O&W Trail - PA


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O&W Trail - PA Facts

States: Pennsylvania
Counties: Lackawanna, Susquehanna, Wayne
Length: 8 miles
Trail end points: Simpson and Stillwater
Trail surfaces: Dirt, Gravel
Trail category: Rail-Trail
ID: 6017032
Trail activities: Bike, Mountain Biking, Snowmobiling, Walking, Cross Country Skiing

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O&W Trail - PA Description

There are two trails named the O&W: one in New York and this one in Pennsylvania. Although the trail stretches 32 miles (as shown on the map), only the first 8 miles of trail (from Simpson to Stillwater) are managed by the Northeast Pennsylvania Rail Trail Council for bicycle and pedestrian use. The remainder of the trail is privately managed with no guarantee of being open. Follow the map carefully, as portions of the O&W may not be marked and gaps necessitate riding along the road for some segments before rejoining the trail.

Built in the 1880s to transport coal mined from the Lackawana Valley's rich anthracite deposits, the New York, Ontario & Western's Scranton Division was just one part of a network of rails and canals connecting the Wyoming Valley to the East Coast. As the demand for coal declined, the corridor was abandoned by the railroad in 1957; at the time, it was the longest railroad abandonment in the United States.

Parking and Trail Access

To reach Simpson, take I-81 to Exit 191A, and then Route 6 to Carbondale. After the town of Carbondale, turn left onto Route 171. Continue about one mile, park on right side of the viaduct in Simpson (look for the tank). Enter the O& W along Homestead Street.

O&W Trail - PA Reviews

This is not a trail that is friendly to cycling. It is mostly an ATV trail. However, since the southern end runs so close to the D&H trail, you might want to give this a try. I was cycling the D&H and found the places where there were crossovers between the two trails. Inspecting the O&W, I found its roadbed to be vastly inferior compared to the (apparently recently upgraded) D&H. Since the O&W always stays east of the Lackawanna River, I figured it would have a bit of a different feel to the D&H- and it does. I would recommend doing what I did- unless you really want the exercise. I covered the O&W DOWN-hill from Forest City to Uniondale and covered the D&H 3 times (once down, twice up). The O&W is pleasant going downhill, but it was clear that the slippery cinder base would be a challenge going in the other direction.

I biked a short stretch of the trail between Poyntelle and Preston Park with my hybrid bike and it actually wasn't that bad, although I did have to keep my eyes on the trail at all times to avoid scattered large rocks. Most of this section is open to ATVs (and snowmobiles in winter) although I didn't encounter any during my ride. Definitely not for road bikes or those expecting a perfectly smooth surface. There was a steepish hill south of Preston Park with many large rocks which those with less robust bikes might want to walk their bikes over (though mountain bikers might enjoy it). Mostly a "green tunnel," but some views between the trees in spots.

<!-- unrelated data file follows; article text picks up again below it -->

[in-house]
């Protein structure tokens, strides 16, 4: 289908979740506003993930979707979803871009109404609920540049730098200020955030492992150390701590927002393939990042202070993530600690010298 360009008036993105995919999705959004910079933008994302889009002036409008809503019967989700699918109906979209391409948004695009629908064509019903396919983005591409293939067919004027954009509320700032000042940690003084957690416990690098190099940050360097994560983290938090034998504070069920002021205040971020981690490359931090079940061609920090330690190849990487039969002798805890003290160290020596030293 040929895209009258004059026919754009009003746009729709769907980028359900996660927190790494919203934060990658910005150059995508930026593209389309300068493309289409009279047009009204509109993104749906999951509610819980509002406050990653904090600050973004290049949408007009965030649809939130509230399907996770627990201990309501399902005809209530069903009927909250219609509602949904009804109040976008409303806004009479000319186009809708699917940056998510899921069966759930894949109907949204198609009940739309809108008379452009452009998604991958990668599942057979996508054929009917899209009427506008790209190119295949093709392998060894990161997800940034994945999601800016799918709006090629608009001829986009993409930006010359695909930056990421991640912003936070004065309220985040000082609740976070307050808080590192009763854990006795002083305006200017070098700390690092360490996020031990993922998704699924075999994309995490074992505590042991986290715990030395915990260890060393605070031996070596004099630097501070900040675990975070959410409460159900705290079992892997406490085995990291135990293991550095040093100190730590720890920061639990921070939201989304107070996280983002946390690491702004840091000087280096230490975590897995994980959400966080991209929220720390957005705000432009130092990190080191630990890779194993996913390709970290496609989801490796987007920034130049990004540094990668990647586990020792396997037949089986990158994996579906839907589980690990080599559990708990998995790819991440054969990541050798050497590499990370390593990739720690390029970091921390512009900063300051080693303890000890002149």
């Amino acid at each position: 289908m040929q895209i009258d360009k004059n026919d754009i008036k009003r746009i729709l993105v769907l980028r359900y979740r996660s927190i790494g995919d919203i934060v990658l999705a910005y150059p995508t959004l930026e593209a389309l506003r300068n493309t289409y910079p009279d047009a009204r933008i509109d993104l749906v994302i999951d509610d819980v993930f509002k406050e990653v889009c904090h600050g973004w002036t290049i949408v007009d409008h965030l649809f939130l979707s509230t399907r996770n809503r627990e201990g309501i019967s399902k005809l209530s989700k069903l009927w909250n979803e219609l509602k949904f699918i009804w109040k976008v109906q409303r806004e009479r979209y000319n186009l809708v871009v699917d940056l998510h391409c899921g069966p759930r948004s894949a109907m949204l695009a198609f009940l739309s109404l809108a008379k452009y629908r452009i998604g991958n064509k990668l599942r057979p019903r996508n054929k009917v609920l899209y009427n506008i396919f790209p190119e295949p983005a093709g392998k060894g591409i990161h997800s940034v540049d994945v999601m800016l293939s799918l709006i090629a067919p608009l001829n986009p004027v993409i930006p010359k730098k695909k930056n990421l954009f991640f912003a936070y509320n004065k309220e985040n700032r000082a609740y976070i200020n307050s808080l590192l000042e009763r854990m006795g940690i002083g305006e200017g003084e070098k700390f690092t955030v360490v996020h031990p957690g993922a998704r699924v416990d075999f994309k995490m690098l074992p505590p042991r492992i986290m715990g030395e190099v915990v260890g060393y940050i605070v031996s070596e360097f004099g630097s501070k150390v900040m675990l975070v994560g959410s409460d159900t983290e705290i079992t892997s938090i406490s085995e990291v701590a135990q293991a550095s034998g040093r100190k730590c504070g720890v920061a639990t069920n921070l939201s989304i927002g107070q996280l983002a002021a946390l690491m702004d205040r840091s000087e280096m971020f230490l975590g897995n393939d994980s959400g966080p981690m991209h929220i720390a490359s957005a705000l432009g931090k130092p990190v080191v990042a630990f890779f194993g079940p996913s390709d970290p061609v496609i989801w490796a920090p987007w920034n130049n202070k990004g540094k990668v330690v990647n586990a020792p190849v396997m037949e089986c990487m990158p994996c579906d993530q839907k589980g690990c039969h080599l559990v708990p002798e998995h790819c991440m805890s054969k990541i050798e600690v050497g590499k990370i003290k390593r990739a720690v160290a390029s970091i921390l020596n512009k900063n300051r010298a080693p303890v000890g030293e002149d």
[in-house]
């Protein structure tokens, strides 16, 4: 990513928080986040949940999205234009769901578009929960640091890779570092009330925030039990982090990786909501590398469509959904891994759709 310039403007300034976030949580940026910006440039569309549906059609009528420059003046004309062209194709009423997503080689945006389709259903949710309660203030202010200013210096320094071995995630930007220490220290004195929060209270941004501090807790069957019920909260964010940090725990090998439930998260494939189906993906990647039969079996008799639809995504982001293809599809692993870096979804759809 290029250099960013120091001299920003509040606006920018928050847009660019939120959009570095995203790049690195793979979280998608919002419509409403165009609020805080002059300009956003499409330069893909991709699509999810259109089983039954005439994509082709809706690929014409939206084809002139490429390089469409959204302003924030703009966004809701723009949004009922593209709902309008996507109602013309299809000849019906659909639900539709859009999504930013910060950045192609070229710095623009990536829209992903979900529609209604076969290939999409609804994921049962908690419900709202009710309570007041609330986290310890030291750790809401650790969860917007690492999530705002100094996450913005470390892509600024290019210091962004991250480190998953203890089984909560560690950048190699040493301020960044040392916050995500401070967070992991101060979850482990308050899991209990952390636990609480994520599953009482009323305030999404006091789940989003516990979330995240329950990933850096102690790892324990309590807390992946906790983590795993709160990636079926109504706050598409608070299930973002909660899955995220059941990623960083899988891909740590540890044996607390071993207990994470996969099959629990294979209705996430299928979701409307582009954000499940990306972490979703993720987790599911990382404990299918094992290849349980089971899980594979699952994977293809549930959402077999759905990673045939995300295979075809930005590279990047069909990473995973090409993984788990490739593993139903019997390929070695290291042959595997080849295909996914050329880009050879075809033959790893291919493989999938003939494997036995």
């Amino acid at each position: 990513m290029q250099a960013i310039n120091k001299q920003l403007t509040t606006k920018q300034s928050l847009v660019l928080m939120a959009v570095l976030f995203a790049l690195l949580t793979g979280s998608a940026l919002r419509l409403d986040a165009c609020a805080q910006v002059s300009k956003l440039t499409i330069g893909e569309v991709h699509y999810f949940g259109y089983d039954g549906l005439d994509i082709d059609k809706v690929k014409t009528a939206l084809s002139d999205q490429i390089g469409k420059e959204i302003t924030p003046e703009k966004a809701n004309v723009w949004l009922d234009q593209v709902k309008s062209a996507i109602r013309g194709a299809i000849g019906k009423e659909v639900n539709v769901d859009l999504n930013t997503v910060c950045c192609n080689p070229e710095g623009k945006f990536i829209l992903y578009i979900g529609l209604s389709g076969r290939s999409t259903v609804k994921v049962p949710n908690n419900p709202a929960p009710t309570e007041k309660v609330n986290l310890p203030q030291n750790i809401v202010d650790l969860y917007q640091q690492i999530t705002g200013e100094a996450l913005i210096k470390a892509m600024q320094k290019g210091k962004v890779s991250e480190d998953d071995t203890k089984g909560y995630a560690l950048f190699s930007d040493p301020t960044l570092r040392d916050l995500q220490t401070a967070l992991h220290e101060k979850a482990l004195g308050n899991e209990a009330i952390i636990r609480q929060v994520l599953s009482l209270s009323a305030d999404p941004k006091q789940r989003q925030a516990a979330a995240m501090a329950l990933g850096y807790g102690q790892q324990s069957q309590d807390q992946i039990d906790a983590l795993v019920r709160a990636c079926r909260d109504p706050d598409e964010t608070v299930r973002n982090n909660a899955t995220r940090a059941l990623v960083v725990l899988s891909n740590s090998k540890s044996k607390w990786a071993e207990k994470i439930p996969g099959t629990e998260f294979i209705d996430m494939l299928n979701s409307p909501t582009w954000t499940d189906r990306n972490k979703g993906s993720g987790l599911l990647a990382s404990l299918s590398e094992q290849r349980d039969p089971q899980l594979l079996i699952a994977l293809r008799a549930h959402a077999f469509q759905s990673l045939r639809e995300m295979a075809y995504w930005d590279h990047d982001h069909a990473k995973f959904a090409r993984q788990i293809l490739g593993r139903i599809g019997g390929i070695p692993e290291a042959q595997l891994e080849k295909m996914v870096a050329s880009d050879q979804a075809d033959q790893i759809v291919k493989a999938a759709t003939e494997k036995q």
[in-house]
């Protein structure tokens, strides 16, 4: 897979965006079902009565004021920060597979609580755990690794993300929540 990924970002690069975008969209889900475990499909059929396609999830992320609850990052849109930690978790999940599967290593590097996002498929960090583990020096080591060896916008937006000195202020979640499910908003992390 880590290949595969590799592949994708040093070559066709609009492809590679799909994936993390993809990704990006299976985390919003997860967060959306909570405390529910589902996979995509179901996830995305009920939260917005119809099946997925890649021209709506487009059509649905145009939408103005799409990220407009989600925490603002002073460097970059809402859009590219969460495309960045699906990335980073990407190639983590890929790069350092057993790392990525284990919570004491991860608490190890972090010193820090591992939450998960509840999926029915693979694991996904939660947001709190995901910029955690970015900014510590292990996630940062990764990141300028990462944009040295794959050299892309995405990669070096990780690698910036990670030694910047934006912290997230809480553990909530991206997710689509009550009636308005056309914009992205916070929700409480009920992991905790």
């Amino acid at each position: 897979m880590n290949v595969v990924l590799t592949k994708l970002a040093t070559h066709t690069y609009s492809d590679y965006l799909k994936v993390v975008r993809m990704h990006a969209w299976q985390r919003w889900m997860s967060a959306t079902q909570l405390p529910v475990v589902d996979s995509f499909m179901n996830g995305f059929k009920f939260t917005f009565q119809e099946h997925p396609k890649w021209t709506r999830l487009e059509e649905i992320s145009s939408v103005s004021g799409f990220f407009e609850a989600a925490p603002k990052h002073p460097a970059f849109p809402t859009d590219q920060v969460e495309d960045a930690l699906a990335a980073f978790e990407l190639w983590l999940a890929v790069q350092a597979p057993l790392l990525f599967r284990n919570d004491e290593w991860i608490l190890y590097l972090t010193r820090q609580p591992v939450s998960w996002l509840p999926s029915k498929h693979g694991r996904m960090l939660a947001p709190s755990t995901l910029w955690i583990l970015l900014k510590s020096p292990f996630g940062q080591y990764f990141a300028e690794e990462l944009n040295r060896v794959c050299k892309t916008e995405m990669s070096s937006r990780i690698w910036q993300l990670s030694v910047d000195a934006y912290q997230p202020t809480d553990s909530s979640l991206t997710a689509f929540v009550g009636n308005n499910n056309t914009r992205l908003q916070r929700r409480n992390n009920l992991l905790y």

As a separate matter, note that the first two miles north from Simpson are closed until October or November of 2017 for installation of a gas pipeline.

About 8 miles of rough, rocky trail...not for the casual rider and certainly
not for a street bike. Alot of history here and my grandfather was an
eingineer on this line, so it had a personal connection but not alot of
fun to ride. Crossed over to the D & H and continued to Union Dale.
All uphill going out and swift downhill return.


We diverted our trip home from the VA Creeper and Greenbrier River trails to finish off with this short ride.

The trail is definitely for mtn bikes. After dodging large rocks (softball size) for a mile we turned back for fear of blowing a tire.

The Stillwater to Orson section of the O&W is open to ATV usage and is managed by the Northern Wayne Outdoor Recreation Club. Membership is required for motorized usage of the trail. Non motorized use is permitted without membership. The clubs web address is:


You have to realize that two sections of this trail are now township roads so vehicles do use it.

Take New York State Route 17 to Hancock, NY. Cross the bridge into Pennsylvania. (There are two bridges in town, the other crosses the Delaware River but stays in New York - becomes N.Y. Route 97 - that's the wrong bridge!).

After crossing the bridge into Pennsylvania, the road forks at the big 'Welcome to Pennsylvania' sign. The left fork is PA Route 191, the other is a short local road. Stay to the right (on the local road) at the big sign.

Go straight about one block, until that short local road ends, then make a right. You will pass an industrial yard to your right with a chain link fence. The trail is hidden up on top of the incline, in the woods, to your left.

Explore around, there are several steep dirt paths and roads up to the trail, one is big enough for a 4WD vehicle. Find the trail. Then go back and find safe parking.

Once on the trail, you will be surrounded by overhanging trees and beautiful, secluded forest. Further along, there are impressive cliffs 20 to 30 feet high to your right. The roadway is smooth, with occasional rocks and lumps of coal. The color of the roadway (coal dirt gray) is the only unattractive feature of the trail. Otherwise it was a lovely walk.

The only problem is the (infrequent) sharing of the trail with motorized vehicles. In four hours on the trail on Memorial Day Weekend 2010, we passed by one family on ATVs, and one 4WD truck.

Bring enough water, do not expect your dog to drink from streams, as there are none that are convenient from the trail.

The trail is very nice to the Starlight Station (now a town shed), more to come as we explore.

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